A short review of the state-of-the-art of pneumatic oil barriers and bubble flotation at sea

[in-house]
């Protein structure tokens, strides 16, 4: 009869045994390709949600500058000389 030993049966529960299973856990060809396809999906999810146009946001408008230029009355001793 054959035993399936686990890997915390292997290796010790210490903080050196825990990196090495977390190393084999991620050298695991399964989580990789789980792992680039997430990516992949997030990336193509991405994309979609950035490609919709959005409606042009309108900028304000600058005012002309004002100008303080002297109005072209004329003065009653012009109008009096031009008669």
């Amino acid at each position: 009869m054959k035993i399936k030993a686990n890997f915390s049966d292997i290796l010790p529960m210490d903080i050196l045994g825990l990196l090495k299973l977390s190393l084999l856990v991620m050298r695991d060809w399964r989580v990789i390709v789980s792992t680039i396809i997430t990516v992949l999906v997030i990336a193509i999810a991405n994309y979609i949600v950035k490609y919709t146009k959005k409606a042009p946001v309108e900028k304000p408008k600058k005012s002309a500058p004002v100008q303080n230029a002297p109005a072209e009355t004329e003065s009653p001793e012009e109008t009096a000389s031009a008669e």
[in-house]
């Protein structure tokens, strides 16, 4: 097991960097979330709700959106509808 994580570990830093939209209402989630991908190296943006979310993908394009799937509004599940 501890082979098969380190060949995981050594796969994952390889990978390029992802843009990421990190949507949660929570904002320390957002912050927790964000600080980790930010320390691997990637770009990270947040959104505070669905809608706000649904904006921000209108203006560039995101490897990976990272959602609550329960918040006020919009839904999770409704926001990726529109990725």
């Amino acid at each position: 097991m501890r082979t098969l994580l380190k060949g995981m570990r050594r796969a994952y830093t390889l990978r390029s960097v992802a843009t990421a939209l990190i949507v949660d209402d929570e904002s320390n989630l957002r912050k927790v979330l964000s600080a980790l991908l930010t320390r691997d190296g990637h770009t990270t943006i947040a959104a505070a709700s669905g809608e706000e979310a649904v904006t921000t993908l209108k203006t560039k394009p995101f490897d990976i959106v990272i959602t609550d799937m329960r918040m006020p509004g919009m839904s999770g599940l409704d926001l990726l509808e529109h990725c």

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The authors have reviewed sources of information relevant to the use of air bubbles to develop new technology for combating oil spills at sea, including an overview of the status of oil spill response in Norwegian waters. The zooplankton 'Bubble trawl' flotation concept being developed by SINTEF Fisheries and Aquaculture demonstrates an approach with the potential to increase the efficiency of oil spill recovery operations, in particular by concentrating the surface emulsion layer and reducing the leakage under oil booms, but also by recovering dispersed oil and underwater spills at limited depths. The size of the droplets to be floated, and the mechanisms by which they attach to air bubbles and coalesce, is decisive for the technique and equipment used for bubble generation. Oil properties may vary considerably for different types of oil, and the significance of oil properties for the cohesion and flotation efficiency needs to be studied further. Of several options, bubble generation by forced air injection is the preferred method to produce the desired larger bubbles with higher rise velocities and buoyant capacity. Natural flotation of oil also takes place at sites of underwater hydrocarbon seeps, where larger, oil coated gas (methane) bubbles rise to the surface and form natural oil slicks. We need details on the coalescence and bubble capture on and in the wakes of rising droplets, ~specially the growth to larger slip speeds and more effective surfacing of the drops. On the basis of the information reviewed in this report, we will participate in a field study to gain valuable insight/data from a natural seep and a laboratory study is being made to provide useful data for the development of numerical tools that can help in the development of new technology for the application of bubbles to oil retrieval at sea.